Alexander Paterakis: Elite are keeping the state divided

This is one of a seies of essays produced in response to an invitation from the Daily Herald on the topic, "Why I Should Be Illinois' Next Governor." The two Republicans and seven Democrats who have announced bids to seek the state's top job all were invited to describe themselves and their core positions. Publication of the op-eds began with submission by incumbent Republican Bruce Rauner and will continue daily on the Opinion page. Democrat Tio Hardiman declined.

The political elite in Illinois want us divided. They divide us to push their agenda, which does not work for 95 percent of this state's residents. My name is Alex Paterakis and I am running to represent the rest of us, the people that do not want to see this state divided.

For too long, we have been met with broken promises. We need a leader who will fight for a common cause, to increase the comfort of Illinois families, increase the potential for generational wealth and provide our family members with the best education and health care in the nation. But where we are today, with our current "leadership," we are far away from these goals.

Gov. Bruce Rauner, a wealthy private equity investor, ran for governor as a Republican in 2014 on a populist pledge to "shake up Springfield" and "bring back Illinois." After two years, he's done neither, leaving destruction in his path. And rather than bringing back Illinois, Rauner has torpedoed any progress. Illinois didn't pass a budget during his tenure until this summer," and then it was after the deadline. Yet, this "expert negotiator" thinks he can bully his policy through the General Assembly.

Public colleges and universities have been hard hit in the budget crisis. The schools are accordingly cutting programs, staff and days of operation. This is what Rauner wanted. He wanted cuts, and by not funding a budget, he reduced the size of government without legislation. This hurts our family members both young and old, who are now having to struggle for their basic human rights, education and health care.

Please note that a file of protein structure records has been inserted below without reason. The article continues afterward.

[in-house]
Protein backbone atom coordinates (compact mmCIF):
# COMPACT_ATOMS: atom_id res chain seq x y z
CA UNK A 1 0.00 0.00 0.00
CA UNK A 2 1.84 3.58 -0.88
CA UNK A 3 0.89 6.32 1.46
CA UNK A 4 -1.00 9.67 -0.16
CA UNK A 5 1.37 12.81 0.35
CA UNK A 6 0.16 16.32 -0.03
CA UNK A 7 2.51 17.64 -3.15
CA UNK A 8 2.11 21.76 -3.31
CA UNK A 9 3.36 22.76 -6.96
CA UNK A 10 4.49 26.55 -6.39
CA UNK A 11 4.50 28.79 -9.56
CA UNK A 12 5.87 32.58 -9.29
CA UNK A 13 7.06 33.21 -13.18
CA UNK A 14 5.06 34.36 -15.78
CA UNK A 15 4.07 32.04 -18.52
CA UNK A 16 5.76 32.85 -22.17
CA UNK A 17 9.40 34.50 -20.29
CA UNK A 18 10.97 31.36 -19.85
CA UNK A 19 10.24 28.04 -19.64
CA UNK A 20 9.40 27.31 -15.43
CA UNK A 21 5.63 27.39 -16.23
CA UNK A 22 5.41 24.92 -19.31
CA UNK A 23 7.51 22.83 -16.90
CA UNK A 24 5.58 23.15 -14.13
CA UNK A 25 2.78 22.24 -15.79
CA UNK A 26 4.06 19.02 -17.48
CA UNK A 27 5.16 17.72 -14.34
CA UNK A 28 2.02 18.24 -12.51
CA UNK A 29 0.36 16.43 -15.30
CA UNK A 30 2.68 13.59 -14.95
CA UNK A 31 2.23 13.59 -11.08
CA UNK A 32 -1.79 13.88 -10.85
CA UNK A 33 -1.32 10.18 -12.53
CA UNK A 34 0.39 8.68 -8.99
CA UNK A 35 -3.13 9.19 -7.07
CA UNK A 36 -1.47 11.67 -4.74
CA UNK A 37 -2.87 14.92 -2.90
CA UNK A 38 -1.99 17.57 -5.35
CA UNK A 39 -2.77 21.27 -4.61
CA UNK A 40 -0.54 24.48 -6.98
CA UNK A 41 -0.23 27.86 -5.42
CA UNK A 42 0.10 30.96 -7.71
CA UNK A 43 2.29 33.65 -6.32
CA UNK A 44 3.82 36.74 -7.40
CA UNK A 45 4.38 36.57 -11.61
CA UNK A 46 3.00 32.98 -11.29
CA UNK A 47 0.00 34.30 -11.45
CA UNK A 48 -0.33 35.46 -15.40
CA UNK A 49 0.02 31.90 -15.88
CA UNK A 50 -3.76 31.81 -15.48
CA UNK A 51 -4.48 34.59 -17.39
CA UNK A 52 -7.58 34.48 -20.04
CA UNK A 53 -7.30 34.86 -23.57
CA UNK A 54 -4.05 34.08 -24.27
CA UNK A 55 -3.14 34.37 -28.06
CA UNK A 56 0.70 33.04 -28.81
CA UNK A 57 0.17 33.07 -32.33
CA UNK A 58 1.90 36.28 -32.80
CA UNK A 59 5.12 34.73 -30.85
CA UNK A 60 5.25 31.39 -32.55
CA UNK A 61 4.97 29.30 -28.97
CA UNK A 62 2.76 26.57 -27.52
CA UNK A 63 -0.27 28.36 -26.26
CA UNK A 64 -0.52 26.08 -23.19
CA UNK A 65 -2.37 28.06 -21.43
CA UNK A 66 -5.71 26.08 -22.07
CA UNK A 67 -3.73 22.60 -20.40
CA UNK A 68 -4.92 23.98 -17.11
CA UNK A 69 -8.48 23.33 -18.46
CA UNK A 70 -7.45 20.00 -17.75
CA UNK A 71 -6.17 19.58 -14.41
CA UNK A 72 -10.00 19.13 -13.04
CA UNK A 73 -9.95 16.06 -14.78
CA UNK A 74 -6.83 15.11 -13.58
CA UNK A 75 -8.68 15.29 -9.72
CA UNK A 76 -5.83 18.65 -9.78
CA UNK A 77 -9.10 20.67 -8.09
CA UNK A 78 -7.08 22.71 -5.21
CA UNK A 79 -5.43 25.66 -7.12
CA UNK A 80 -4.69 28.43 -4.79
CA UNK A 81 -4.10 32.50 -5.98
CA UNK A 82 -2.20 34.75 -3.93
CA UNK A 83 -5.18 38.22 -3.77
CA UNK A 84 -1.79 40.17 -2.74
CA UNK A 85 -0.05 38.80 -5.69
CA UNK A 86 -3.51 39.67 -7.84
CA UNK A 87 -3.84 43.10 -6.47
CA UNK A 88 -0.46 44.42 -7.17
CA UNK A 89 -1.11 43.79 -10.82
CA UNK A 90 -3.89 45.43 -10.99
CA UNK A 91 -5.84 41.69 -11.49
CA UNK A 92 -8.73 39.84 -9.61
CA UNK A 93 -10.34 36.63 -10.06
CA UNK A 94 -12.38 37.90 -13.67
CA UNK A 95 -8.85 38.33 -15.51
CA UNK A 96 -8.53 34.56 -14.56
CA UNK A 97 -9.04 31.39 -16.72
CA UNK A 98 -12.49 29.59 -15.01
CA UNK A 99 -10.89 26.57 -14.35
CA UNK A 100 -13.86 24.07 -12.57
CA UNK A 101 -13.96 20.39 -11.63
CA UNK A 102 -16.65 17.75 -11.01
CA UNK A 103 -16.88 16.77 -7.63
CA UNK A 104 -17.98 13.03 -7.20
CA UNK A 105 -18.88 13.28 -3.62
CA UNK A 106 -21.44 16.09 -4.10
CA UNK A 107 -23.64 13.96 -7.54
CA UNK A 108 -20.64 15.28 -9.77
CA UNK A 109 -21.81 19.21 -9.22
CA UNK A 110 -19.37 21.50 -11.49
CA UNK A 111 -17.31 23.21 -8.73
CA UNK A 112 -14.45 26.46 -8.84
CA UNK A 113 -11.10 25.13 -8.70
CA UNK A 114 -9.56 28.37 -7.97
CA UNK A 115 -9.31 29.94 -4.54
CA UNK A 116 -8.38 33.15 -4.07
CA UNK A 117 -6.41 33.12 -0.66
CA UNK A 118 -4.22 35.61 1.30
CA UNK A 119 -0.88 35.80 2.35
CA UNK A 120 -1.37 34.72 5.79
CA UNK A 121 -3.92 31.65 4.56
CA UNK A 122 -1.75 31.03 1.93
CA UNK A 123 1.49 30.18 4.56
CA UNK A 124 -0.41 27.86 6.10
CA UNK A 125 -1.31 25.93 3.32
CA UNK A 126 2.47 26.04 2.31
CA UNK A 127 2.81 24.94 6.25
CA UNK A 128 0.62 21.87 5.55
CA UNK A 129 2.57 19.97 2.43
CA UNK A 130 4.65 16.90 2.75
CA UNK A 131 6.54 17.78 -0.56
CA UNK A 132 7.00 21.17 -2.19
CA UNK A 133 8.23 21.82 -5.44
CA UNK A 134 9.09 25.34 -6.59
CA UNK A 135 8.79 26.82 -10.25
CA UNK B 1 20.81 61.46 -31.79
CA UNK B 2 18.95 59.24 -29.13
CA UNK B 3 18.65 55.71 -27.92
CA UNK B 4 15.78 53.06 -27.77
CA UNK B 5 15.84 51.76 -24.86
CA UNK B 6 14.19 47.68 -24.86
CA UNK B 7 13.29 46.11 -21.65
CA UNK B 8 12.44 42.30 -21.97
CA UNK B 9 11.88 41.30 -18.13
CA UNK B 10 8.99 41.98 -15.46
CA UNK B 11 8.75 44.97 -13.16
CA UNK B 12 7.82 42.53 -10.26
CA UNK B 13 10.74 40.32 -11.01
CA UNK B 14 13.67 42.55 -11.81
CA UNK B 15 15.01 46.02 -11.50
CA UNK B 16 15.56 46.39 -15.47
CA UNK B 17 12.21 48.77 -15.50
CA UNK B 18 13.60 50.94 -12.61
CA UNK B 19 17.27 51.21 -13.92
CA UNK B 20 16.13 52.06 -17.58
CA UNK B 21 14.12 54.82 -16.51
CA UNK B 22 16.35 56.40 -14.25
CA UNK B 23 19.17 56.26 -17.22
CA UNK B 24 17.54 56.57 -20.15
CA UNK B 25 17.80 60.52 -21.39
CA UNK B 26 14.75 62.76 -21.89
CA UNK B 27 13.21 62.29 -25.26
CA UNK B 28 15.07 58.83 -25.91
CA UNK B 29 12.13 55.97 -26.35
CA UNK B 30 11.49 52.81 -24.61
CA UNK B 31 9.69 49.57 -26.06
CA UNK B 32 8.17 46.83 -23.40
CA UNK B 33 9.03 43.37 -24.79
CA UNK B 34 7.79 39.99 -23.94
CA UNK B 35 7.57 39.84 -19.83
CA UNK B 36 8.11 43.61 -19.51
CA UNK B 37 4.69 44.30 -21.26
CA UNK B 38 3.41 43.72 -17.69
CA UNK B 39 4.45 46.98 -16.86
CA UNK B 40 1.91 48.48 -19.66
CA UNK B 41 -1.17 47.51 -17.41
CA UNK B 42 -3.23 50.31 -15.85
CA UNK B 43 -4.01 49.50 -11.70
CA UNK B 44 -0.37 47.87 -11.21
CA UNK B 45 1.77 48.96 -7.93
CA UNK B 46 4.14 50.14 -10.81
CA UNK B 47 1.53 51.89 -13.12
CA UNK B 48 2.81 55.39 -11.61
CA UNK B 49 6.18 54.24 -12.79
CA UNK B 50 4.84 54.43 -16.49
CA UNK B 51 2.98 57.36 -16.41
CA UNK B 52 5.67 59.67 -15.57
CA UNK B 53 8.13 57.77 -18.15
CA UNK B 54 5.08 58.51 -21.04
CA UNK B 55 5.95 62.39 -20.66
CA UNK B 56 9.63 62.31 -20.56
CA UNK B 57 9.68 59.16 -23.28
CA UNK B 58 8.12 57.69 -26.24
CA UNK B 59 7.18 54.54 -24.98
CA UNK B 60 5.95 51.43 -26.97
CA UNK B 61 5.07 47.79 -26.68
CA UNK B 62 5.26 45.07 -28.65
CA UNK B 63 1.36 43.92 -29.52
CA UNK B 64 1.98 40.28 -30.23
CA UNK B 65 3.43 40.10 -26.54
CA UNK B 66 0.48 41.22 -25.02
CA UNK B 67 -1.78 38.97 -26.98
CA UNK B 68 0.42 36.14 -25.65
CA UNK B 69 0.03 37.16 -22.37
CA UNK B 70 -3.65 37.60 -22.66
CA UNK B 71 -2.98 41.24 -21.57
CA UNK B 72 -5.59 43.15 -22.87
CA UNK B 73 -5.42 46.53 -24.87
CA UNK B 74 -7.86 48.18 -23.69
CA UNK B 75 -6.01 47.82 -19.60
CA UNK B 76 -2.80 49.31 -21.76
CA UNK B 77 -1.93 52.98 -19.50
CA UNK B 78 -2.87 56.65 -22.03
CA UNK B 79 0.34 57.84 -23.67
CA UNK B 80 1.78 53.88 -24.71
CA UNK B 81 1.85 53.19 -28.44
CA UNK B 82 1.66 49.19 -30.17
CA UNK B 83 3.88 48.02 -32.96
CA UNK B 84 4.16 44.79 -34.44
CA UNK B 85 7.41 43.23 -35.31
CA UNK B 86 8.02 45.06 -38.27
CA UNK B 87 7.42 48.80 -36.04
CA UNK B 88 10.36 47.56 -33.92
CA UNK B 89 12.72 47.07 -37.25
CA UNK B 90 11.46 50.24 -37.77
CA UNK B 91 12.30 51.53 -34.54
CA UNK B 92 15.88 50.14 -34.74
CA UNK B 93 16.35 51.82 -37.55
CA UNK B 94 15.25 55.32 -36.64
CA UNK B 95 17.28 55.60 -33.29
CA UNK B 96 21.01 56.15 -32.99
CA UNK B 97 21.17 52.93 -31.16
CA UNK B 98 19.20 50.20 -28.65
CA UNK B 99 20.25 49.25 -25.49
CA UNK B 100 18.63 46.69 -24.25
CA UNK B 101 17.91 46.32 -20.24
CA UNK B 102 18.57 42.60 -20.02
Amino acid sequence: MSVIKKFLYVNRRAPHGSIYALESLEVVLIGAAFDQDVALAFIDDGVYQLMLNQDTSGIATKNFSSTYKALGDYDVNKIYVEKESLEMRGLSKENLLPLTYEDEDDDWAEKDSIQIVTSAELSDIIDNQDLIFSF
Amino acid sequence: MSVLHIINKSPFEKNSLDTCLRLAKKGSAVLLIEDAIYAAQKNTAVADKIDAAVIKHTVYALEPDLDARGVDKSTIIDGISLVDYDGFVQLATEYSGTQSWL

But there is hope. We can defeat the most ineffective governor Illinois has ever seen, who feels making his friends rich is better than helping those less fortunate.

To make Illinois prosperous once more we need to:

• Reduce the crippling tax burden on families, freezing any property taxes increases;

• Issue a balanced budget that is fair to the middle class;

• Provide protections and opportunities for middle class, blue-collar workers through reforms to strengthen unions and an increase to the minimum wage;

• Pass criminal justice reform and refocus resources from prisons to rehabilitation programs;

• Increase funding to K-12 education and childcare;

• Spreading the wealth across the state and not only to Chicago;

•'Legalize the sale of cannabis, with tax revenues funding educational programs;

Divide and conquer, that is the strategy of the elite of this state.

The division I see is between the people who like Illinois divided and the rest of us.

I see it everywhere I go.

I see it in our schools, where they teach children we're all the same, because they're threatened by what makes us unique.

I see it in our streets, where the poor have easy access to guns, so we're too busy fighting each other to fight real injustice.

I see it in our factories, where employees work for a fraction of their boss's salary.

I see it in Washington where politicians play with women's health but have the best health care in the nation.

Illinois' problem isn't Democrats or outraged Republicans.

Illinois' true problem is the elite feeding on Illinois's death. But I've got a message for them, from the people keeping it alive, a message from the people that believe in this state to the people that don't.

You're outnumbered.

Born in 1987 in Skokie, I have been a resident of Illinois my entire life. I attended Adlai E Stevenson High School in Lincolnshire IL. A structural engineer from Purdue University, I am also an entrepreneur and small business owner. My passion for civil engineering allowed me to work for construction companies that have helped improve the Illinois highway system.

In 2011, I started two companies that I have shaped into businesses that serve the local community, support and hire veterans and create jobs in the local economy.

Alexander Paterakis, of Vernon Hills, is a civil engineer and small-business owner.

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